Your papers, please!

Discussion in 'Politics' started by Chris, Nov 23, 2011.

  1. Chris
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    Chris Gold Member

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    It's not often that a newspaper can attack another state, pontificate on a hot-button national issue and deliver a targeted economic development pitch in one go.

    That’s what the St. Louis Post-Dispatch editorial board did Tuesday with its open letter, “Hey, Mercedes, time to move to a more welcoming state.”

    News surfaced this week that police in Tuscaloosa, Alabama, recently pulled over a man because of a problem with a tag on his rental car. The man, who was German, didn’t have handy what the state considers proper identification, so he was arrested under a provision of Alabama’s immigration law, which is considered the strictest in the land.

    Turns out, the man was Detlev Hager, a 46-year-old Mercedes-Benz executive traveling on business. About 10,000 people in the region rely on the company for their livelihood, according to Mercedes-Benz U.S. International, which happens to be the state’s largest exporter.

    Hager – one of 66 people charged with not having proper identification since October 1 – had his charges dropped after an associate tendered Hager's passport and German driver’s license, the Tuscaloosa News reported.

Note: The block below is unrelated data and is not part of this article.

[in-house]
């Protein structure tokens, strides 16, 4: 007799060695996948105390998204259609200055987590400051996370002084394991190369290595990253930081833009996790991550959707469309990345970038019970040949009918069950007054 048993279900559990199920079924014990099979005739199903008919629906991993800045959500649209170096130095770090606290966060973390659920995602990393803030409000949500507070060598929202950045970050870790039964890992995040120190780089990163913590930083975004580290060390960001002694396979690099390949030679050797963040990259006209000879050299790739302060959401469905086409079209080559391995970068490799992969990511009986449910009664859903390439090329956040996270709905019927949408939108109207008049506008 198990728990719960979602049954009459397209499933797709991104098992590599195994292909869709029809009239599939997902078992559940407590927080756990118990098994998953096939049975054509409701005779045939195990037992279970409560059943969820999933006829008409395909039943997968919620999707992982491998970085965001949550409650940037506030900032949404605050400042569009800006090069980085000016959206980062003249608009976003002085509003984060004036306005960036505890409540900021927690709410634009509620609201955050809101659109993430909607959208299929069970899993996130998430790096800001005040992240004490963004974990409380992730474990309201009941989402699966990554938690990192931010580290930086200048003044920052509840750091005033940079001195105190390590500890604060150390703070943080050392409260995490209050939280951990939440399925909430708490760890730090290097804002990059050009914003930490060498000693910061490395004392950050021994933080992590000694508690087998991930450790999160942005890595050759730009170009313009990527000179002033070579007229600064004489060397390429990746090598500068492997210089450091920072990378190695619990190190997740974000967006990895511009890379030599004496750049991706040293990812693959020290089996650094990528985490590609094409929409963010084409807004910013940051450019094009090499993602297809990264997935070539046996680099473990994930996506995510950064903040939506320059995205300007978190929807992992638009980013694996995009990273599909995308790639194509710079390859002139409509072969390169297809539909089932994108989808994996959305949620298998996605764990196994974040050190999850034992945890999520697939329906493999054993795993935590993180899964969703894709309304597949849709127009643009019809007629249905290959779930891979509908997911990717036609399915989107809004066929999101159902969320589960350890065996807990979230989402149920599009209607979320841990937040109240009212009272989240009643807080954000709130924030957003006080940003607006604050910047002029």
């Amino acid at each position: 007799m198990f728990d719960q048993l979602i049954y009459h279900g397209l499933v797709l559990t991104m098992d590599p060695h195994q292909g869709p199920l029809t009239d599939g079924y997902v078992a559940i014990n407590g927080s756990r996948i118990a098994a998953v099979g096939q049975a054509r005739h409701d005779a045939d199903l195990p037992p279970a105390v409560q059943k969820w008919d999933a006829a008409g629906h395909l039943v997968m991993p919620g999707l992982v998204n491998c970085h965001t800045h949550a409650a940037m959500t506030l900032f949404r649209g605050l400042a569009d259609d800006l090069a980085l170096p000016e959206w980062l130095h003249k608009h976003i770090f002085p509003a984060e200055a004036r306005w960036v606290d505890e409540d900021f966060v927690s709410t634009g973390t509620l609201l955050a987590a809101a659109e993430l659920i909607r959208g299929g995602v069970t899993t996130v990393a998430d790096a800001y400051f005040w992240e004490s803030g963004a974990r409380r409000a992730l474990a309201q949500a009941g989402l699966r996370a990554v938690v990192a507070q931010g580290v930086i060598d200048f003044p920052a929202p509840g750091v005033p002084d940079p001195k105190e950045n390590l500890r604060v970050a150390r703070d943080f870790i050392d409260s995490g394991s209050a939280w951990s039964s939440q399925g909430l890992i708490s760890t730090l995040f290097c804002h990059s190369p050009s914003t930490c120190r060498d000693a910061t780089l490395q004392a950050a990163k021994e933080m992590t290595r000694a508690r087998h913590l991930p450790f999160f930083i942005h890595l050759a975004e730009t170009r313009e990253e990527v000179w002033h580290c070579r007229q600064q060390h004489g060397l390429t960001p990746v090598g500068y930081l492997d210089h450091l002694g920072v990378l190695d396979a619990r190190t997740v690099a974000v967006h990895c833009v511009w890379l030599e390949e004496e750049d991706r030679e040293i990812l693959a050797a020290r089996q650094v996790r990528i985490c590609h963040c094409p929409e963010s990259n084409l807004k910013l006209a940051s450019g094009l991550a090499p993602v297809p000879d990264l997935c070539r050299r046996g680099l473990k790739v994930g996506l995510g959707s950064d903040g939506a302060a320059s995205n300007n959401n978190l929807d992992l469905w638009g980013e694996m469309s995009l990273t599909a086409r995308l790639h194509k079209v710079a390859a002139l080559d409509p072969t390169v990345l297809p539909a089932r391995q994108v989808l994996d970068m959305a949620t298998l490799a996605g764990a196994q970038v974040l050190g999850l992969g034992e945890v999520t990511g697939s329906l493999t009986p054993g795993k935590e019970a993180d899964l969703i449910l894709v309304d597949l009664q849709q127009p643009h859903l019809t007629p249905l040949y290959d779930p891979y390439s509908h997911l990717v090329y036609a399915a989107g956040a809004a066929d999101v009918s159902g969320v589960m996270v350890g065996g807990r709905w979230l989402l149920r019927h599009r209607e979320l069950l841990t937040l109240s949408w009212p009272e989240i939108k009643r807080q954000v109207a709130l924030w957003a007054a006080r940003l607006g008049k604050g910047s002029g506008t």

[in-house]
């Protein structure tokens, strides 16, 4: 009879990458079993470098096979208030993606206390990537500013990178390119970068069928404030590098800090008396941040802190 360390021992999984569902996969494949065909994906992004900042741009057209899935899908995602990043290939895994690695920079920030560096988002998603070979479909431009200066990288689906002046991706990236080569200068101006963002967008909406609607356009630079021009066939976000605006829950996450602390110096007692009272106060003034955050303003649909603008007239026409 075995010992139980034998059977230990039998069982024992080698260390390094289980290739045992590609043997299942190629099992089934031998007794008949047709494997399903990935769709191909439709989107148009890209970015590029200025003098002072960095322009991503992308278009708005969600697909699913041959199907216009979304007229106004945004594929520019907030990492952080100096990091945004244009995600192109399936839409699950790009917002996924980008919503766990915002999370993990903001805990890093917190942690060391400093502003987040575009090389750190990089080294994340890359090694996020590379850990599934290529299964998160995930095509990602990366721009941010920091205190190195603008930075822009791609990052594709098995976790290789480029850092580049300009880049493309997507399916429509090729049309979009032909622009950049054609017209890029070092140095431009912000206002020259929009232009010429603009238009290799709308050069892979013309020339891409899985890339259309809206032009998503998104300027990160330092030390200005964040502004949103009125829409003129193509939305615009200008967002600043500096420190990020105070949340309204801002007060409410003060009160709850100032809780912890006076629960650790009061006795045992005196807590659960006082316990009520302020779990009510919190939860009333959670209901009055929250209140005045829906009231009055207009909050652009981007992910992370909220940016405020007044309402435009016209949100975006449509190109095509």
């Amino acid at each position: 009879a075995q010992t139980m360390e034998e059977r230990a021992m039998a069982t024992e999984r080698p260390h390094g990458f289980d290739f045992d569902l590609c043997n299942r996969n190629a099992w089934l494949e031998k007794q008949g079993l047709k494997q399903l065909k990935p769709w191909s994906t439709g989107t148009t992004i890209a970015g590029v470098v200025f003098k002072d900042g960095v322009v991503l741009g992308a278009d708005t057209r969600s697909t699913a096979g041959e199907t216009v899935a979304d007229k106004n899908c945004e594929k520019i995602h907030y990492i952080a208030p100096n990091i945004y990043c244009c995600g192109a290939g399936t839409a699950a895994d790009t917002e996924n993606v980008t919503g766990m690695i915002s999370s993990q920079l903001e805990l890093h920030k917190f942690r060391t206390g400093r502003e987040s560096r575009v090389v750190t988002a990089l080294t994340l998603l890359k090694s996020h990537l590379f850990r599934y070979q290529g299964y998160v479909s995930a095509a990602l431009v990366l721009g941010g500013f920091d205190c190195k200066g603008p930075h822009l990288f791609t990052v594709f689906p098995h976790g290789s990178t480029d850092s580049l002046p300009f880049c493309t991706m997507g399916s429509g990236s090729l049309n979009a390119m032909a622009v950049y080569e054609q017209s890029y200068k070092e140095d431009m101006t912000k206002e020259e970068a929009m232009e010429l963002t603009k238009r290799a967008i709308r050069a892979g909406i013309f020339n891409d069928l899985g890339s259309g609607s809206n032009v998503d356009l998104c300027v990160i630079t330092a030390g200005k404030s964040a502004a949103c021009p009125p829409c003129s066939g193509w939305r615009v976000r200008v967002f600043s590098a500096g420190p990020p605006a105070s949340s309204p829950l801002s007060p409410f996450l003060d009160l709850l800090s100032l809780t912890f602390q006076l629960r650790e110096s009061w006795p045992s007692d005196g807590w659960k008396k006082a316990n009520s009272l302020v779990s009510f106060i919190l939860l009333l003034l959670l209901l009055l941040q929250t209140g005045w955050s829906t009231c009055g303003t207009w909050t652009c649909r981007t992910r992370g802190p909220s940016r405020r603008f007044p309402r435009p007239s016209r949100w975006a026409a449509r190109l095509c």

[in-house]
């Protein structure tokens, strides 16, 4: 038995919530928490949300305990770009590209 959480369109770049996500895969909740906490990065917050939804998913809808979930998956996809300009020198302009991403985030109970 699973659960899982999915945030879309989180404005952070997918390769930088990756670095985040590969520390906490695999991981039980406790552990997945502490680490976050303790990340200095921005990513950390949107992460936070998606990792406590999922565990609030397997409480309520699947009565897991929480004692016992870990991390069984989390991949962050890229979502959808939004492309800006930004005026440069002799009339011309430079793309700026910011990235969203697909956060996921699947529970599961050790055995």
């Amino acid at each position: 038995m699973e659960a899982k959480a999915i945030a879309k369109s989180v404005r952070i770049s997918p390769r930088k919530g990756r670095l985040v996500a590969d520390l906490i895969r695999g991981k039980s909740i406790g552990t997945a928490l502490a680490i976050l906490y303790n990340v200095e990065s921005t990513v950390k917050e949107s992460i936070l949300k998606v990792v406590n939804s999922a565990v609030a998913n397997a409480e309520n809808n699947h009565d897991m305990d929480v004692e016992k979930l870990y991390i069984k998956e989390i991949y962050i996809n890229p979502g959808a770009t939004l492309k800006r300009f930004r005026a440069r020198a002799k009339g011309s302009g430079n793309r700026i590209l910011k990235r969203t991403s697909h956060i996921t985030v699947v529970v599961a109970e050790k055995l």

Not before the Post-Dispatch took its shot, though.

    “Carpetbaggers never have been treated very kindly in the South, though we would have thought exceptions would have been made for those with SUV factories in their carpetbags,” the editorial said.

    The newspaper went on to say Mercedes should move its SUV plant to Missouri, “the Show-Me State, not the ‘Show me your papers’ state.”

    Citing the state's laxer (but still serious) immigration law, abundance of trained autoworkers, proud German heritage, predilection for “hard work and beer” and a potential $100 million in tax incentives, the newspaper implored the German automaker to consider new digs, perhaps in Fenton.

    “You've got two choices,” the paper told Mercedes. “Either ask your executives to carry their immigration papers at all times, or move to a state that understands gem├╝chlichkeit,” the German word for "comfort."

    It was the latest assault on Alabama’s immigration law, which can count the U.S. departments of Justice and Homeland Security among its detractors.

    CNN.com was in Alabama last month when the 11th Circuit Court of Appeals blocked the state from enforcing provisions of the law until larger constitutional questions could be addressed.

    After exec's arrest, St. Louis paper slams Alabama on immigration, courts Mercedes – This Just In - CNN.com Blogs
     
  2. Jackson
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    Jackson Gold Member Supporting Member

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    Perhaps profiling isn't all that bad...
     
  3. Chris
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    Chris Gold Member

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    It cracks me up.

    These Republicans are so stupid that they don't realize they are going to lose business.

    Arizona has lost business already and in Alabama there are no workers to pick the crops.
     

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